According to TxPEP, the number of licensed abortion facilities in Texas has more than halved since 2013—from 41 to 18—after the Texas Legislature passed House Bill 2 (HB2), an admitting-privileges requirement for abortion providers that the U.S. Supreme Court will review in its next term. For women in their study, the closure of a local clinic was one of the primary contributing factors to the decision to self-induce.
“Poverty, limited resources, and local facility closures limited women’s ability to obtain abortion care in a clinic setting and were key factors in deciding to attempt abortion self-induction,” the authors concluded. “This is consistent with other research indicating that barriers to accessing clinic-based care are an important reason why women decide to attempt to self-induce their abortion.”
Of the representative sample of 779 women that TxPEP surveyed, only 14 percent said that self-induced abortion should be against the law. Tellingly, 34 percent of women said that they were personally against abortion but could understand why a woman might attempt to self-induce.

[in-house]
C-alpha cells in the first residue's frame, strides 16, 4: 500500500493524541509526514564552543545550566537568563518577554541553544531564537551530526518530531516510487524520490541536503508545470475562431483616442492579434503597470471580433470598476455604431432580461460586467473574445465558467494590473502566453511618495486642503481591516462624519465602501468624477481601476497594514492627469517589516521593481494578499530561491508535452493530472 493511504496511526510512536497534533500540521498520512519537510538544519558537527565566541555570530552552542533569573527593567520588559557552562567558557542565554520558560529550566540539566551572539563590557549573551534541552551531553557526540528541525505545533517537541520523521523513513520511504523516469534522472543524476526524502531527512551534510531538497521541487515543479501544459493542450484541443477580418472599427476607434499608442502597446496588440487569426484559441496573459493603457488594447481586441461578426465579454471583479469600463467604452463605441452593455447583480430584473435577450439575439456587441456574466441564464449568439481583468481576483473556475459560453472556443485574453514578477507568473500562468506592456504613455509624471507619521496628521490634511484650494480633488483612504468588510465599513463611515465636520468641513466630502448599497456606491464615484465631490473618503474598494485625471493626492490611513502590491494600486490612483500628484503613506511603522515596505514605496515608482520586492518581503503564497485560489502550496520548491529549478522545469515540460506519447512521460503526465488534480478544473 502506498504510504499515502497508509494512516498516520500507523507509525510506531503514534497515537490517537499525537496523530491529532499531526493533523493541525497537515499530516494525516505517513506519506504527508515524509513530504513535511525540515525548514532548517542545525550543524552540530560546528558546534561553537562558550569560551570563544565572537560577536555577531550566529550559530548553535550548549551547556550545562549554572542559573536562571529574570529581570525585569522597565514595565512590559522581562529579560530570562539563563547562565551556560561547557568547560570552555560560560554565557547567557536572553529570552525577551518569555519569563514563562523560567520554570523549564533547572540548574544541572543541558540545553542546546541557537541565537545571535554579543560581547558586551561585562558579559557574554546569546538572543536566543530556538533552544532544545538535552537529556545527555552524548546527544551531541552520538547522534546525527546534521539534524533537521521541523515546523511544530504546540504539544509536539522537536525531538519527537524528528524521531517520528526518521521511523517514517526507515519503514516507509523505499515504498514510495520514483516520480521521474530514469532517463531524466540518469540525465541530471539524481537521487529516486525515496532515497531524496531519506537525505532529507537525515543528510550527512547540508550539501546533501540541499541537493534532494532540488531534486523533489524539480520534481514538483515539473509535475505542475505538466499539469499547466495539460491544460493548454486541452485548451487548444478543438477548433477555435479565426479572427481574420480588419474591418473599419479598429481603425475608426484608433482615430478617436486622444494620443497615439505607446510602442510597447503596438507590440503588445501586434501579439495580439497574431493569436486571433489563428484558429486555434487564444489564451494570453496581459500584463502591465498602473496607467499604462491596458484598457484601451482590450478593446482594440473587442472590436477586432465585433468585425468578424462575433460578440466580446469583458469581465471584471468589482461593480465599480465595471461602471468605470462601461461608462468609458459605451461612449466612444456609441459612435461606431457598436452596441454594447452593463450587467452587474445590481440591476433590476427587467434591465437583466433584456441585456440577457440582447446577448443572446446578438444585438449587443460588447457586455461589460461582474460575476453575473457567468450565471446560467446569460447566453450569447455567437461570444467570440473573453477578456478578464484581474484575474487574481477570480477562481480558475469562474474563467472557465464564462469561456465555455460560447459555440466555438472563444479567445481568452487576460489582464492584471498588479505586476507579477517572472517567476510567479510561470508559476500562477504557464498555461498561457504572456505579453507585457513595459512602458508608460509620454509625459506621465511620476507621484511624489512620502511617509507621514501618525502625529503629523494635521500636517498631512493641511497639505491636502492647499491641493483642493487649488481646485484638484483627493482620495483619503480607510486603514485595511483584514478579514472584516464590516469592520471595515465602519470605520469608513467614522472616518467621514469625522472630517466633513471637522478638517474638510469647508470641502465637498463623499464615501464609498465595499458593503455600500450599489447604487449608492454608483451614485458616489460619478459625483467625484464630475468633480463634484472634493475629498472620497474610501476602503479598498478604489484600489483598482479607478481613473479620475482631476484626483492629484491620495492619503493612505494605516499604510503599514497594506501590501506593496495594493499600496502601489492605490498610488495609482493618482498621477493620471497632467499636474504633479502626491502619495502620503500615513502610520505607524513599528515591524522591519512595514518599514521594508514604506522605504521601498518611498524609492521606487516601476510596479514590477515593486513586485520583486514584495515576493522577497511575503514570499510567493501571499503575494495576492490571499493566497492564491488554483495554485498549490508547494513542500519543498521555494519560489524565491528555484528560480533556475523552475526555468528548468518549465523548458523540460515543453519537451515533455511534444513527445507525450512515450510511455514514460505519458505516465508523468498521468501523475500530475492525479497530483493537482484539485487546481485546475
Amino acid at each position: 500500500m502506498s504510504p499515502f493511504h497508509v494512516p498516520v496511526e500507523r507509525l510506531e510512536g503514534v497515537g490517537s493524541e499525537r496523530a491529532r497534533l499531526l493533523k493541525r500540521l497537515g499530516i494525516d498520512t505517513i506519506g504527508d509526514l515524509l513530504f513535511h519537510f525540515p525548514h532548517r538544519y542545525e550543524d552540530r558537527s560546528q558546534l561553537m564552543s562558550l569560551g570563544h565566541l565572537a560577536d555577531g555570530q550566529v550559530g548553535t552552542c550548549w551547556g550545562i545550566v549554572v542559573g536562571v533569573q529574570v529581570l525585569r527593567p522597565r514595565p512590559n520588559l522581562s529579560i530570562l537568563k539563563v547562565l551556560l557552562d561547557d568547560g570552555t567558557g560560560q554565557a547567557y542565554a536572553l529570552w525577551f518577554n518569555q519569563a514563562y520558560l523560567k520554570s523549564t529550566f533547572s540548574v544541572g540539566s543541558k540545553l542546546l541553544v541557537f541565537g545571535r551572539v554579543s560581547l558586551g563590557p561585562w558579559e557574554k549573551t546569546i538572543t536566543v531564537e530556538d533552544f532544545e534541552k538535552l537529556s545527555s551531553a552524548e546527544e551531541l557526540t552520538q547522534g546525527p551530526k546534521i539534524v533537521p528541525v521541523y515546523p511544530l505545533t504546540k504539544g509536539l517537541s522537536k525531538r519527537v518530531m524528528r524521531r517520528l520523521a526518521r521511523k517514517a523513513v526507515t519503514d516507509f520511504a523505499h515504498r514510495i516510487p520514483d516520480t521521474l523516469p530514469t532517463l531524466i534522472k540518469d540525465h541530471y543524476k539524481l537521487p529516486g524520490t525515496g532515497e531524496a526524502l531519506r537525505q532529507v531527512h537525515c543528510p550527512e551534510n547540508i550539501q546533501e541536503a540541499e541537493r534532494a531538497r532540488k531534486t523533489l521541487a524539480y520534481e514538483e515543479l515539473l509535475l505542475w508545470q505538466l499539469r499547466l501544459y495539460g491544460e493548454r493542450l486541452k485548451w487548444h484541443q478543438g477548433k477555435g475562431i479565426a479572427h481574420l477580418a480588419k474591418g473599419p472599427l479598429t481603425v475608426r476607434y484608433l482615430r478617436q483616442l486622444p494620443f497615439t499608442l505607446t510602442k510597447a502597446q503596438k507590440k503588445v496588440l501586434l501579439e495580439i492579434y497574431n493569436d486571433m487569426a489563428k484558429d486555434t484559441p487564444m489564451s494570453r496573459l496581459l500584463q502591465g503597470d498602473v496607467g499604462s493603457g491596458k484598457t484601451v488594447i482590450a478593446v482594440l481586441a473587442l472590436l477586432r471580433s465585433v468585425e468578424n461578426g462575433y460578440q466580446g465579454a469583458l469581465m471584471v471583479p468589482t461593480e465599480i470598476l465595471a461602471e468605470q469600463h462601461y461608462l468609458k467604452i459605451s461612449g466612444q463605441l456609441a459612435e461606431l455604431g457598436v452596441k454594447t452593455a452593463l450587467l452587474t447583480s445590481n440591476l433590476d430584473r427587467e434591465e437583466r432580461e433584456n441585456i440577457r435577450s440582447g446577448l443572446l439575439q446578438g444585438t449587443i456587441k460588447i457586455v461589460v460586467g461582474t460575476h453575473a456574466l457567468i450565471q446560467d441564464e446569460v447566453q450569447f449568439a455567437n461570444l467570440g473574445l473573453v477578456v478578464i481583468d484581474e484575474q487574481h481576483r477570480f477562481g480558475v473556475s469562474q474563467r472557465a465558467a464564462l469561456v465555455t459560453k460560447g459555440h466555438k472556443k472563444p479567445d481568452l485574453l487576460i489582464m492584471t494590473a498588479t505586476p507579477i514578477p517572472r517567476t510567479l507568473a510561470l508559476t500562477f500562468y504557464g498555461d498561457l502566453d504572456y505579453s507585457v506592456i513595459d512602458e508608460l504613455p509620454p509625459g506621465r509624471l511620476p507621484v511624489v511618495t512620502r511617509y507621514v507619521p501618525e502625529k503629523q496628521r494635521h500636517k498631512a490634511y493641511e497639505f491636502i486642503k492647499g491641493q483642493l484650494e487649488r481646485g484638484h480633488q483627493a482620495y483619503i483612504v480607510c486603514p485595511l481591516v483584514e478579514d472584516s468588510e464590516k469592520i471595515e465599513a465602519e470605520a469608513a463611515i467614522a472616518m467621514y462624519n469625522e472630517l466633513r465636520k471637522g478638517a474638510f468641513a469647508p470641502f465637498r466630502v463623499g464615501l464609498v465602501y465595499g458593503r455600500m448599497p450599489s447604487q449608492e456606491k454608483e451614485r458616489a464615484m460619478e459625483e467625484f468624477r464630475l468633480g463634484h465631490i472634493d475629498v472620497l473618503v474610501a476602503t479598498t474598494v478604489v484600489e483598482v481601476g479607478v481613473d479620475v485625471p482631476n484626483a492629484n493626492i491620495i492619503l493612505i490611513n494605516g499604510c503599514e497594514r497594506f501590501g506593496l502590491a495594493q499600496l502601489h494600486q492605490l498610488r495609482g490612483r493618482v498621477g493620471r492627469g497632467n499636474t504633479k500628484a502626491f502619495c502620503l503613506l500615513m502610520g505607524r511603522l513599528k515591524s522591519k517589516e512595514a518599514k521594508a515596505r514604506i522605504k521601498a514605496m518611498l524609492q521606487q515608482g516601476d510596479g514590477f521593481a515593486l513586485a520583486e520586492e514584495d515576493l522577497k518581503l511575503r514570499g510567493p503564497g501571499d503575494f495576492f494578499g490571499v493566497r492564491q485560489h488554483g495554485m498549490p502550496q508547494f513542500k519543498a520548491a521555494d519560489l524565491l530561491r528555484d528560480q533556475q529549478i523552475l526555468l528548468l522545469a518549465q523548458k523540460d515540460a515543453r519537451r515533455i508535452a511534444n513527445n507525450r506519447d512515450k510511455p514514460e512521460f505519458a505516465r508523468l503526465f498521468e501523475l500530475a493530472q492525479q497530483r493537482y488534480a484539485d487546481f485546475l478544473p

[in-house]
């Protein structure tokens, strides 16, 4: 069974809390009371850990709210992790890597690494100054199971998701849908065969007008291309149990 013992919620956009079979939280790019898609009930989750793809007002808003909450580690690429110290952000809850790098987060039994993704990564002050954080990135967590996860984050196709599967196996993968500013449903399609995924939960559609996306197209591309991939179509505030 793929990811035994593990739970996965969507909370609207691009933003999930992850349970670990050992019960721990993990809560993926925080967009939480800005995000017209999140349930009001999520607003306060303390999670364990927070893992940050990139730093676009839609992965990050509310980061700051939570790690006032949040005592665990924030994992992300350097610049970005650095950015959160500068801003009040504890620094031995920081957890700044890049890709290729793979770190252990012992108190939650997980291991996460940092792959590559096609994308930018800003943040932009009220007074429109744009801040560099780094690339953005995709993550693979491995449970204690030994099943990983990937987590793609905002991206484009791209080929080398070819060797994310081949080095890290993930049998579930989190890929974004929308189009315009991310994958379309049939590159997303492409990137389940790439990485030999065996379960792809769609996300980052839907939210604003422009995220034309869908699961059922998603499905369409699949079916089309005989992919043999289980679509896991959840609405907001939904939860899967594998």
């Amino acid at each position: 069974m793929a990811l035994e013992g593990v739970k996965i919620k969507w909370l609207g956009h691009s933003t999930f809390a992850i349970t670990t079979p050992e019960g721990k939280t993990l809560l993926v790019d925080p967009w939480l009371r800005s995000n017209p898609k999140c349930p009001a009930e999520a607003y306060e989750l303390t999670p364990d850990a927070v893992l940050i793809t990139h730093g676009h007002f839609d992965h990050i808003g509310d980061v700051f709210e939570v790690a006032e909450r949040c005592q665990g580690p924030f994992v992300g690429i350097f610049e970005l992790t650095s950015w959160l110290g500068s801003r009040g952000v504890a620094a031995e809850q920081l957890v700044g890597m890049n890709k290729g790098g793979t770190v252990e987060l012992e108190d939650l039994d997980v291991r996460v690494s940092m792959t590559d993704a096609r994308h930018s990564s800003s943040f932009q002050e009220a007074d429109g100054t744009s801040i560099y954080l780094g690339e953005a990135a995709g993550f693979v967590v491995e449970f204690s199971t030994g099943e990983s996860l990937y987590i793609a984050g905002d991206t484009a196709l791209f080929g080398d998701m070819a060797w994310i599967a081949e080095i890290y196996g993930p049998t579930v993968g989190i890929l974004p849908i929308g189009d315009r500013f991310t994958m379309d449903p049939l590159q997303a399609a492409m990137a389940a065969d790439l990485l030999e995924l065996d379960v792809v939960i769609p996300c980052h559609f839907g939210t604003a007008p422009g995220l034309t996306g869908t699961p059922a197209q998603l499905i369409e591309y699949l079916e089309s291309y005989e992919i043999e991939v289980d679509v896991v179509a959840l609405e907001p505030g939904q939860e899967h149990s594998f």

But 38 states, including Texas and Tennessee, have “fetal homicide” laws which can send women who self-induce an abortion to jail. In Texas, it is against the law to harm “an unborn child at every stage of gestation from fertilization until birth” and in Tennessee—as of 2012—homicide laws define “another person” as including “a human embryo or fetus at any stage of gestation in utero.” Prior to 2012, it was only a crime to cause harm to a fetus after viability.
In other words, Yocca could have been charged with attempted first-degree murder if she was four weeks pregnant or twenty-four weeks pregnant. From a legal standpoint, it didn’t even matter how far along she was when she tried to self-induce—it only mattered that she did.